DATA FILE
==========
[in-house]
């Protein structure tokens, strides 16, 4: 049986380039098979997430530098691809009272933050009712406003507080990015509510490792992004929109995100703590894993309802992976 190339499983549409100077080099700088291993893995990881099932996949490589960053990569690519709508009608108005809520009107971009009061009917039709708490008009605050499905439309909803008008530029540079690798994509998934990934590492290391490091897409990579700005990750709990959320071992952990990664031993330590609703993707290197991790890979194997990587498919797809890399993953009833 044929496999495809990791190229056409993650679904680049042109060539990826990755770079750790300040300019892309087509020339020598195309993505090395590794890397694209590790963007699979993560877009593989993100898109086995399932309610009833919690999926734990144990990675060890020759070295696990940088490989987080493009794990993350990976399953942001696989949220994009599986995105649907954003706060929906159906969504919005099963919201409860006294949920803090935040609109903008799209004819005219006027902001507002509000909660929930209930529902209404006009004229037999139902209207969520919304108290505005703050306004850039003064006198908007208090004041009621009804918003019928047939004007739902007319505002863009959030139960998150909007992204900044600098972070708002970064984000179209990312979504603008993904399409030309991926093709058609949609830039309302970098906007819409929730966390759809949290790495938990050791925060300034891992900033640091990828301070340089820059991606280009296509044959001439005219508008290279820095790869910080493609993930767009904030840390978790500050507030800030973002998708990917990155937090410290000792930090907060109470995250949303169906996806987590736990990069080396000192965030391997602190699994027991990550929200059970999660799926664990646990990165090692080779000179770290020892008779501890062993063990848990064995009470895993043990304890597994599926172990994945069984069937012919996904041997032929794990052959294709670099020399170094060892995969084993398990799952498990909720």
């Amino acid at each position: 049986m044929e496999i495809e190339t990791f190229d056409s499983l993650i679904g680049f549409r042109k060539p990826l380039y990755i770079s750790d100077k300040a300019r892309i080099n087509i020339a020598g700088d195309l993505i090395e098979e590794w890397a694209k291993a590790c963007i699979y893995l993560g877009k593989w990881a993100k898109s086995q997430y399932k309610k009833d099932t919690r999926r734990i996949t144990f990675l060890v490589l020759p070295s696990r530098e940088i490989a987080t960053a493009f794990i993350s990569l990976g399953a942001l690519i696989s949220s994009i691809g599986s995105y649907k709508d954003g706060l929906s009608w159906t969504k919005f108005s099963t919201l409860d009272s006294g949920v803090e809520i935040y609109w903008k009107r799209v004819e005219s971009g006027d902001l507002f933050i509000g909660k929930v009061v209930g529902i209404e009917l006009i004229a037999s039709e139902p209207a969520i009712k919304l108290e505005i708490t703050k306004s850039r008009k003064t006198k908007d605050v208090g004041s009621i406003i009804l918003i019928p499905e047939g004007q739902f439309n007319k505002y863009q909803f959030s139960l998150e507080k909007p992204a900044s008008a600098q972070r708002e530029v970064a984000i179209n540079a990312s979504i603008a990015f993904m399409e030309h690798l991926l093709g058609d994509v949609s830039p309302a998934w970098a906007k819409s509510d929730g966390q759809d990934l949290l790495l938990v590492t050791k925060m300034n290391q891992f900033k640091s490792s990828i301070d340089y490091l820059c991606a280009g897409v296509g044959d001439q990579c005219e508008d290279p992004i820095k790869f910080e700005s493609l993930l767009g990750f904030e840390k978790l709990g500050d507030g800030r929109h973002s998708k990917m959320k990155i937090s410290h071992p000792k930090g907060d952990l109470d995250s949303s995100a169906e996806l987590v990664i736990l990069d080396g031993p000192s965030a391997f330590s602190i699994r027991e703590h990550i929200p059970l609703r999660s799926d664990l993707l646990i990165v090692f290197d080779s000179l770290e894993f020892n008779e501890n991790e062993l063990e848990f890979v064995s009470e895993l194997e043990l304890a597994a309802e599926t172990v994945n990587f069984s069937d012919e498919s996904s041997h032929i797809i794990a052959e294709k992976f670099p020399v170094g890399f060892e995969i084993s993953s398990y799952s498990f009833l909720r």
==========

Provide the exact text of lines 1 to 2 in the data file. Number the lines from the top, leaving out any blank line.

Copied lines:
[in-house]
């Protein structure tokens, strides 16, 4: 049986380039098979997430530098691809009272933050009712406003507080990015509510490792992004929109995100703590894993309802992976 190339499983549409100077080099700088291993893995990881099932996949490589960053990569690519709508009608108005809520009107971009009061009917039709708490008009605050499905439309909803008008530029540079690798994509998934990934590492290391490091897409990579700005990750709990959320071992952990990664031993330590609703993707290197991790890979194997990587498919797809890399993953009833 044929496999495809990791190229056409993650679904680049042109060539990826990755770079750790300040300019892309087509020339020598195309993505090395590794890397694209590790963007699979993560877009593989993100898109086995399932309610009833919690999926734990144990990675060890020759070295696990940088490989987080493009794990993350990976399953942001696989949220994009599986995105649907954003706060929906159906969504919005099963919201409860006294949920803090935040609109903008799209004819005219006027902001507002509000909660929930209930529902209404006009004229037999139902209207969520919304108290505005703050306004850039003064006198908007208090004041009621009804918003019928047939004007739902007319505002863009959030139960998150909007992204900044600098972070708002970064984000179209990312979504603008993904399409030309991926093709058609949609830039309302970098906007819409929730966390759809949290790495938990050791925060300034891992900033640091990828301070340089820059991606280009296509044959001439005219508008290279820095790869910080493609993930767009904030840390978790500050507030800030973002998708990917990155937090410290000792930090907060109470995250949303169906996806987590736990990069080396000192965030391997602190699994027991990550929200059970999660799926664990646990990165090692080779000179770290020892008779501890062993063990848990064995009470895993043990304890597994599926172990994945069984069937012919996904041997032929794990052959294709670099020399170094060892995969084993398990799952498990909720």